Canberra Raiders enforcer David Shillington has implored the NRL to retain the All Stars concept and resist the urge to scrap it to accommodate a rich Super Nines tournament in New Zealand.
A Kiwi promoter has offered a A$2.2 million purse for NRL clubs to compete in a pre-season tournament in Auckland, with the proposal set to be endorsed at an NRL CEOs meeting later this month.
NRL All Stars representative Shillington conceded that type of money would be difficult to refuse, but insisted the concepts could co-exist.
''Obviously I'd be disappointed if the All Stars finished up, because I don't have a bad thing to say about it,'' he said.
''There's the youth summits and dealing with the indigenous kids, all the awareness and culture and bringing everyone together as people, it would be a real shame to let it go.
''That nines tournament sounds like it has merit, the prizemoney would be good for clubs and players and that type of product would be entertaining for the fans.
''We may have to cater for it and I wouldn't say no to it, but on the same page it would be hard to let the All Stars game go as well.''
Shillington admitted it would be ''weird'' when he lined up against an Indigenous All Stars side stacked with Raiders teammates at Suncorp Stadium on Saturday night. Colleagues Blake Ferguson, Jack Wighton, Jake Foster, Joel Thompson and Reece Robinson will be enemies for the night when they square off against the prop. ''I think they're going to get so much benefit out of it,'' he said. ''It's a shame we've got so many out of the Melbourne trial [played at Geelong on Friday night], but they're going to get big-game experience.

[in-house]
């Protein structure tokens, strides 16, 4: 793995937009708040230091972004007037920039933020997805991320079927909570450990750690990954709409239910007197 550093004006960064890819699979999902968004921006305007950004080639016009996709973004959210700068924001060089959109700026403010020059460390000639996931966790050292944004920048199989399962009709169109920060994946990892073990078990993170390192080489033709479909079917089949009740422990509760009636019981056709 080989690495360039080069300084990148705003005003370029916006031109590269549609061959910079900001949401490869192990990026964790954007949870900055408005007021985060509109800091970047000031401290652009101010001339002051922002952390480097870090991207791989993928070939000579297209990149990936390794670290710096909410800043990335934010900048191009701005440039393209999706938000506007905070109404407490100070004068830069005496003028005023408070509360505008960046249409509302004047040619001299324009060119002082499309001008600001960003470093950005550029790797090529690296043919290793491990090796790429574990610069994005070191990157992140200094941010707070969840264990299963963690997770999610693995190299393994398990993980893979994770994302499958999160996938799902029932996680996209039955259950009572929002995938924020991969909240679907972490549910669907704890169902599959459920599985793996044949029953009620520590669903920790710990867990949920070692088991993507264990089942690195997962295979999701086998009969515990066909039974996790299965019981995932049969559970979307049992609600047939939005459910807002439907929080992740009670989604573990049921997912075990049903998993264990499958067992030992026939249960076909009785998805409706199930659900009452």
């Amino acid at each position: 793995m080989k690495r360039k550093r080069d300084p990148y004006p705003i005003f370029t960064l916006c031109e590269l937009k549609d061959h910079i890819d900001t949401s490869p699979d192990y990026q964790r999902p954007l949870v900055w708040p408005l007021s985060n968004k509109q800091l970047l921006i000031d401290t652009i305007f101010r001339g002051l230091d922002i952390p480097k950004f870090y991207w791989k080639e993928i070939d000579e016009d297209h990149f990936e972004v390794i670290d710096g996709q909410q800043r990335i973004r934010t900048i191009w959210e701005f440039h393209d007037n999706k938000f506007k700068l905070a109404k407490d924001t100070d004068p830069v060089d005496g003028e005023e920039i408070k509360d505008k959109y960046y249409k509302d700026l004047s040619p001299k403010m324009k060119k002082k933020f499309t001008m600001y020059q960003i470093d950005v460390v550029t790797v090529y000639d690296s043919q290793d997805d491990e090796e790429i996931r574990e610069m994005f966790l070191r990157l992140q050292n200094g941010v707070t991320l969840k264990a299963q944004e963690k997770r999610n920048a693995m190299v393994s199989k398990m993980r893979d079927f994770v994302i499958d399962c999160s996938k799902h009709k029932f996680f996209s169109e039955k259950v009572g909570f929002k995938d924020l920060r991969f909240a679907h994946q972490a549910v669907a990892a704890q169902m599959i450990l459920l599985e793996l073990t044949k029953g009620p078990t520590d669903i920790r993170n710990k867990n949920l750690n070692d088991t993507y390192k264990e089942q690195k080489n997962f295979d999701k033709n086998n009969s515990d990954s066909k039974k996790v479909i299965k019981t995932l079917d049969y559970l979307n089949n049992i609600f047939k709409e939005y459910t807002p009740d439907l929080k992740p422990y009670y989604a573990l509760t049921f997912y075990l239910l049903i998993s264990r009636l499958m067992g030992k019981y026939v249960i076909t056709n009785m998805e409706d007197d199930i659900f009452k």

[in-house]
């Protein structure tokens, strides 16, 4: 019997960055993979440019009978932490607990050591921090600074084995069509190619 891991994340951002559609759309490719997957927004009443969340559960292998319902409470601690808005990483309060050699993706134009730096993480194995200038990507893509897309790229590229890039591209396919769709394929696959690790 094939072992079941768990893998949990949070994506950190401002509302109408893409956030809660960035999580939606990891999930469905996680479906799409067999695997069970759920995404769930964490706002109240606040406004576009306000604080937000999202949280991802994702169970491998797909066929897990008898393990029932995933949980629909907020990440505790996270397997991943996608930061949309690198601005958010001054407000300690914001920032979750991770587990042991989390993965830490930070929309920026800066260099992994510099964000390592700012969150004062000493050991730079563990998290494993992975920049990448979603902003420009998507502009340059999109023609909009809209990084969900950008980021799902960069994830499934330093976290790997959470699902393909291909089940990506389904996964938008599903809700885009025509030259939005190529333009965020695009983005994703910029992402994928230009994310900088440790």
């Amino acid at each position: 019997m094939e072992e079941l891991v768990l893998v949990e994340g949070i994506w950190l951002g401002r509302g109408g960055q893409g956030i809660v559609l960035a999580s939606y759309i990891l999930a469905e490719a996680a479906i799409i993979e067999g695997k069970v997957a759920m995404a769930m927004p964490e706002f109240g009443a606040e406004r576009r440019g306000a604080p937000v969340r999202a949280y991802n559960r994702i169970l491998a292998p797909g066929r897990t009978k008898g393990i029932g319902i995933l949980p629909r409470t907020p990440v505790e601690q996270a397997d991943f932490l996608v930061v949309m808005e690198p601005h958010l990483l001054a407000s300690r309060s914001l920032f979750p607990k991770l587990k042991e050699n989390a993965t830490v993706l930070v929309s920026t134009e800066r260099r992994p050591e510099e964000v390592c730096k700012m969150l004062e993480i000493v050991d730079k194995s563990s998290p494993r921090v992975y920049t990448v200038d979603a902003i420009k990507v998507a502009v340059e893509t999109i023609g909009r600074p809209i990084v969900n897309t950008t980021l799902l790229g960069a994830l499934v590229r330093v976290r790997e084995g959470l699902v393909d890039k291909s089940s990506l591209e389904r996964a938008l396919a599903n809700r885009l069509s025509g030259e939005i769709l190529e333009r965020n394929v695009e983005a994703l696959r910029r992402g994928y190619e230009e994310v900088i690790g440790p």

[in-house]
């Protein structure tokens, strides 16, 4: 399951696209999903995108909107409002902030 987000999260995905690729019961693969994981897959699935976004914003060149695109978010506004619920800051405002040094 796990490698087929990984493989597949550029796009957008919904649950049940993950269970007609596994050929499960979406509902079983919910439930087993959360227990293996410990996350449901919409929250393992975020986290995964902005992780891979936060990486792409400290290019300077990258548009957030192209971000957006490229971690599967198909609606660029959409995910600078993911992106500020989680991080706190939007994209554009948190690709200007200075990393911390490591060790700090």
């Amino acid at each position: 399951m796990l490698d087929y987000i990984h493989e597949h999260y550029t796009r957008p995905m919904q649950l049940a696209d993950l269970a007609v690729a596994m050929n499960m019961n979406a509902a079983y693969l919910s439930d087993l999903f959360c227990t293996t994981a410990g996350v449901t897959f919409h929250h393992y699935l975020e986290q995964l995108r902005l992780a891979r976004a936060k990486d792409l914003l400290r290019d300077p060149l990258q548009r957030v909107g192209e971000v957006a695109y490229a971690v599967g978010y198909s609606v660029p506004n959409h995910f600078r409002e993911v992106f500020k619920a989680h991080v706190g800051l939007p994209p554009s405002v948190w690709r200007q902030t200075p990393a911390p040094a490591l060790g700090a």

''Us forwards spoke at training about doing a good job in the middle and taking a bit of sting out of their back line which is full of great players.''
The NRL All Stars' preparations have been hampered by a host of withdrawals, with Paul Gallen, Anthony Watmough, Billy Slater and Cooper Cronk pulling out through injury.
Manly were criticised for naming Watmough to play in a trial against Cronulla on Friday night, while the Storm were also considering giving Slater a run against Canberra. But Shillington doesn't feel it's a slap in the face to the All Stars concept. ''At first glance it looks like something funny's going on, but if you read more into it and accept their explanation it's pretty simple,'' he said.
''The All Stars game is pretty high intensity, and it's in front of a huge crowd on TV. It's a totally different type of game to playing a mixed reserve grade-first grade trial for 20 minutes. The guys coming back from pre-season surgery don't want to risk themselves in the game, and you can totally understand that.''
- Canberra Times
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